Introduction: The coronavirus pandemic has affected more than 20 million people so far. Elevated cytokines and suppressed immune responses have been hypothesized to set off a cytokine storm, contributing to ARDS, multiple-organ failure and, in the most severe cases, death. We aimed to quantify the differences in the circulating levels of major inflammatory and immunological markers between severe and nonsevere COVID-19 patients.
Methods: Relevant studies were identified from PubMed, EMBASE, Web of Science, SCOPUS and preprint servers. Risk of bias was assessed for each study, using appropriate checklists. All studies were described qualitatively and a subset was included in the meta-analysis, using forest plots.
Results: Based on 23 studies, mean cytokine levels were significantly higher (IL-6: MD, 19.55 pg/mL; CI, 14.80, 24.30; IL-8: MD, 19.18 pg/mL; CI, 2.94, 35.43; IL-10: MD, 3.66 pg/mL; CI, 2.41, 4.92; IL-2R: MD, 521.36 U/mL; CI, 87.15, 955.57; and TNF-alpha: MD, 1.11 pg/mL; CI, 0.07, 2.15) and T-lymphocyte levels were significantly lower (CD4+ T cells: MD, -165.28 cells/µL; CI, -207.58, -122.97; CD8+ T cells: MD, -106.51 cells/µL; CI, -128.59, -84.43) among severe cases as compared to nonsevere ones. There was heterogeneity across studies due to small sample sizes and nonuniformity in outcome assessment and varied definitions of disease severity. The overall quality of studies was sub-optimal.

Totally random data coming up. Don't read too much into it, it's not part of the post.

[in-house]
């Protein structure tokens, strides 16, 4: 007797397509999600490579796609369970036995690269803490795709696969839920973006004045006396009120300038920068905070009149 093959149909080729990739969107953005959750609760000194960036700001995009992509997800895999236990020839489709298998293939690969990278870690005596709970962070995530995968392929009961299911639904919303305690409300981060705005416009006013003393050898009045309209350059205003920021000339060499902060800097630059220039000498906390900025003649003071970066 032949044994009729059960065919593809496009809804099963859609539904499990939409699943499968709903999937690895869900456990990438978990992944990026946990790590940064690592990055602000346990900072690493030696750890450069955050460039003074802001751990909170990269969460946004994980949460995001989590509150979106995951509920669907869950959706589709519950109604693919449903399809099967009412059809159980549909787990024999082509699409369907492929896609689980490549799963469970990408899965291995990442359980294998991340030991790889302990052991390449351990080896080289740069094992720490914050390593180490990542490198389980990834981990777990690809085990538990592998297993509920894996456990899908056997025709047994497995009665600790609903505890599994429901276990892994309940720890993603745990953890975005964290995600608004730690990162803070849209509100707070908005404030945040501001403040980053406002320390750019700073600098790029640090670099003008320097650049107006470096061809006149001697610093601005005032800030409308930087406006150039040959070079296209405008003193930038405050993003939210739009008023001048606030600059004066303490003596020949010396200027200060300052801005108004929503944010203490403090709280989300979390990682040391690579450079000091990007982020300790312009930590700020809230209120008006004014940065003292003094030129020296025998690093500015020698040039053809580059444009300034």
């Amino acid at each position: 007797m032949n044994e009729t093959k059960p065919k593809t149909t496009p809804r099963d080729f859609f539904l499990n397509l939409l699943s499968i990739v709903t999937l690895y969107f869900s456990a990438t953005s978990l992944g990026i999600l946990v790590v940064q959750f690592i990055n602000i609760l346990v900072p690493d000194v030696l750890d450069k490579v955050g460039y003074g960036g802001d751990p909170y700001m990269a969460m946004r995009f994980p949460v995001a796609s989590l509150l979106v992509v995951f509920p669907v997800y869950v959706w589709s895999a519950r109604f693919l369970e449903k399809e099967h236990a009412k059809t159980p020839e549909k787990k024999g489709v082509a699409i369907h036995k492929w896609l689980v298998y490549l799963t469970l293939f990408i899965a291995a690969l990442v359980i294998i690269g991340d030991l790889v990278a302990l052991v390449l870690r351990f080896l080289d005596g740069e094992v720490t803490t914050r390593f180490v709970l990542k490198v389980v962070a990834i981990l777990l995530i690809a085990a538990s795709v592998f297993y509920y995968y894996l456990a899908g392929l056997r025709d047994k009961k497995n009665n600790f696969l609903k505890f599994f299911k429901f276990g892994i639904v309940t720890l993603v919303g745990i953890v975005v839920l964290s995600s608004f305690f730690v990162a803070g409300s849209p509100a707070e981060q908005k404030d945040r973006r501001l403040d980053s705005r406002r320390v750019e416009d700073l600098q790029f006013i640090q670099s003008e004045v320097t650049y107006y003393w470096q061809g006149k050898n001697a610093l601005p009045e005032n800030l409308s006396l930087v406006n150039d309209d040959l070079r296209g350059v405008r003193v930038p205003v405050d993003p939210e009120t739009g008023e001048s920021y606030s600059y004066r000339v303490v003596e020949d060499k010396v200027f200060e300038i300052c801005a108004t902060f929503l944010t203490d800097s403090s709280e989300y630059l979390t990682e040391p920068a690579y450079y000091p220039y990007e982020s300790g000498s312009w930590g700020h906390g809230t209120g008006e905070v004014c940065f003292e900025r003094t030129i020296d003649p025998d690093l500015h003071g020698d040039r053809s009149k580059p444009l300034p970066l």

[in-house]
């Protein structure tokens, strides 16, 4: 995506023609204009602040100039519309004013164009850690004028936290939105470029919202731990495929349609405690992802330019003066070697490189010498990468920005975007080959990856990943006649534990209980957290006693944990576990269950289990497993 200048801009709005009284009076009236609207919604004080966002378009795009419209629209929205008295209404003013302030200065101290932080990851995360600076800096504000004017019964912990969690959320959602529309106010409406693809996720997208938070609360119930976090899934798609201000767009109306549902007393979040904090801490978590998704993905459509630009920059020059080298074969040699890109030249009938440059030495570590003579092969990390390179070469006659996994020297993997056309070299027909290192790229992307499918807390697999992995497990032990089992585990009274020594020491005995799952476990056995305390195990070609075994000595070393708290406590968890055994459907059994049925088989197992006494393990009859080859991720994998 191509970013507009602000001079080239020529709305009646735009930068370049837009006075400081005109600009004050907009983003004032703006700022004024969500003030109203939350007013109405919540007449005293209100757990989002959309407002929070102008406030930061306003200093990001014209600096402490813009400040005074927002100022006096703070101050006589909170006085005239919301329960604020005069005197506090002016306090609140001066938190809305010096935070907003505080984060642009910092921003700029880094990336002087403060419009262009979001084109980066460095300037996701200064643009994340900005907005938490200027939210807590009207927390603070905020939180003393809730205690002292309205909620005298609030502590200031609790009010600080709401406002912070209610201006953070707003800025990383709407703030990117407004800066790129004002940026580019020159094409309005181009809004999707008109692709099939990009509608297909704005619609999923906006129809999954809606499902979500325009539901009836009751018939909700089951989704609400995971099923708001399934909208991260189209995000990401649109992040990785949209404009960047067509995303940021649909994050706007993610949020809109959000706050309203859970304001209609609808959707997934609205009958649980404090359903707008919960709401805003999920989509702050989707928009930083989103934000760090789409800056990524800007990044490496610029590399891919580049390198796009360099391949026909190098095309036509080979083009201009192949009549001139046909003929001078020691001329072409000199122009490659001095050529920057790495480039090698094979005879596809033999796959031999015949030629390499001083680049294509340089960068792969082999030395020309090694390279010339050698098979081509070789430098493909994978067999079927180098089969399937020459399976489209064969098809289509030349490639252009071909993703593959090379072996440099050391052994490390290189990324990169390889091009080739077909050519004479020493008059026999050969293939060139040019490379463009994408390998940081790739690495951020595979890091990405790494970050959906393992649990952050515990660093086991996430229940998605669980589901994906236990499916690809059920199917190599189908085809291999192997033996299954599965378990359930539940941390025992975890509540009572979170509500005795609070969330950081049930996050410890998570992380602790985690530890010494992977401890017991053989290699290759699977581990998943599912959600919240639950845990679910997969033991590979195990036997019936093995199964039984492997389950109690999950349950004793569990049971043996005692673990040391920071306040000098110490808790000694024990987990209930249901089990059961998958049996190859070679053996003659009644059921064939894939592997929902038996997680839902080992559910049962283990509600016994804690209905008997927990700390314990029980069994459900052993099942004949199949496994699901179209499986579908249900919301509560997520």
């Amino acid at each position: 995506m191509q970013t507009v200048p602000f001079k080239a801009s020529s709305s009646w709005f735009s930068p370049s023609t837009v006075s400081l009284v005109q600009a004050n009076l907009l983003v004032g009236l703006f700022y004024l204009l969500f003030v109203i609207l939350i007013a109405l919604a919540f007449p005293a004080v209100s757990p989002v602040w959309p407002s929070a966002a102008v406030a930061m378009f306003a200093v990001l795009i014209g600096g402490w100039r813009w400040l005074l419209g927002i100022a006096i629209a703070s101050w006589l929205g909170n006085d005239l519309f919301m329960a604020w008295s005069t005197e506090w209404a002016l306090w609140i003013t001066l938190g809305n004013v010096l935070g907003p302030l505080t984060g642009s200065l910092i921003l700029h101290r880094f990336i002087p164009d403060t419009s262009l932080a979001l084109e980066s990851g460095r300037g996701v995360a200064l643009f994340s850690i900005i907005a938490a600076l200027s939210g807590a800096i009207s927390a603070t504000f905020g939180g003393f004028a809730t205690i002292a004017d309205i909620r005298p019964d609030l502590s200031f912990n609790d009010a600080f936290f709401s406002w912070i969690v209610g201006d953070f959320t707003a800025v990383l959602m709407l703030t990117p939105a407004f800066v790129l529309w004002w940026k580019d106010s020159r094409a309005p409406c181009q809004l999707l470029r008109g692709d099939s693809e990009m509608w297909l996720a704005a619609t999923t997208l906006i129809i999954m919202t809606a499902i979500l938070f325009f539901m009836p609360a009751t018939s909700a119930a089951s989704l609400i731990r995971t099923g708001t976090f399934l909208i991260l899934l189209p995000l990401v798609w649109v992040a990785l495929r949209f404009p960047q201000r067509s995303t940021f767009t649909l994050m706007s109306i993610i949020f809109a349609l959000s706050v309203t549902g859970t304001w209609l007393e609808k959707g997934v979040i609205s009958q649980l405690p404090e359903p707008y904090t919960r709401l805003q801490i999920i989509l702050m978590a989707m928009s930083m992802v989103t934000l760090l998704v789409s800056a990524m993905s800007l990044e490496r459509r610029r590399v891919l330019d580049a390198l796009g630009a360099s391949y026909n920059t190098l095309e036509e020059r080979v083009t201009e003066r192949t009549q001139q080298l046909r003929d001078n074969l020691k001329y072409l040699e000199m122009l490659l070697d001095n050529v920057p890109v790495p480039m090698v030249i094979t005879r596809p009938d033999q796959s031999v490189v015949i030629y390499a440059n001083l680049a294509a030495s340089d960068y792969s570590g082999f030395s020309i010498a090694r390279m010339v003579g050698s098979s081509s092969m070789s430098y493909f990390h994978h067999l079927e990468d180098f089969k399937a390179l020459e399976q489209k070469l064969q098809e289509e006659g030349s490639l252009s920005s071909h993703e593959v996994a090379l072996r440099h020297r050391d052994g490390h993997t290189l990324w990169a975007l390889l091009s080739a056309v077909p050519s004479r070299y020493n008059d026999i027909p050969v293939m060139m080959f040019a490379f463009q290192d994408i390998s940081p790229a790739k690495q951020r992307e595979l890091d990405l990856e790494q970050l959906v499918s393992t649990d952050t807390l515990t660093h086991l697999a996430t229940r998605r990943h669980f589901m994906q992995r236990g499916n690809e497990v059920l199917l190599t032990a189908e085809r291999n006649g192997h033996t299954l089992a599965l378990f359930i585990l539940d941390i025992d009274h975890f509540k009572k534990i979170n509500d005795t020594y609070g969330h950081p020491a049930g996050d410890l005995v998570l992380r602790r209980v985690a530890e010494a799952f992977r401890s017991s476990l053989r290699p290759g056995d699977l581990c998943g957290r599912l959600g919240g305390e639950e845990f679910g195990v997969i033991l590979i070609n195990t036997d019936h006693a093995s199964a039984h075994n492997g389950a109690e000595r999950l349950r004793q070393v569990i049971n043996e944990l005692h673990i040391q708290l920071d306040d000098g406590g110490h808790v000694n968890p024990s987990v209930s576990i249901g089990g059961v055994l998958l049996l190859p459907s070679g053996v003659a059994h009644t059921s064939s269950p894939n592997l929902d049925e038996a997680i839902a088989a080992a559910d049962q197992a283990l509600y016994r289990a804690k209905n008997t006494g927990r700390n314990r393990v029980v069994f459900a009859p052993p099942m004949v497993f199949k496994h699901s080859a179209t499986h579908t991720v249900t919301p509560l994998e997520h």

Conclusion: Severe COVID-19 is characterized by significantly increased levels of pro-inflammatory cytokines and reduced T lymphocytes. Well-designed and adequately powered prospective studies are needed to amplify the current evidence and provide definitive answers to dilemmas regarding timing and type of anti-COVID-19 therapy particularly in severe patients.
Keywords: CD4+ T cells; CD8+ T cells; COVID-19; SARS-CoV-2; cytokine storm; novel coronavirus.
© 2020 Stichting European Society for Clinical Investigation Journal Foundation. Published by John Wiley & Sons Ltd.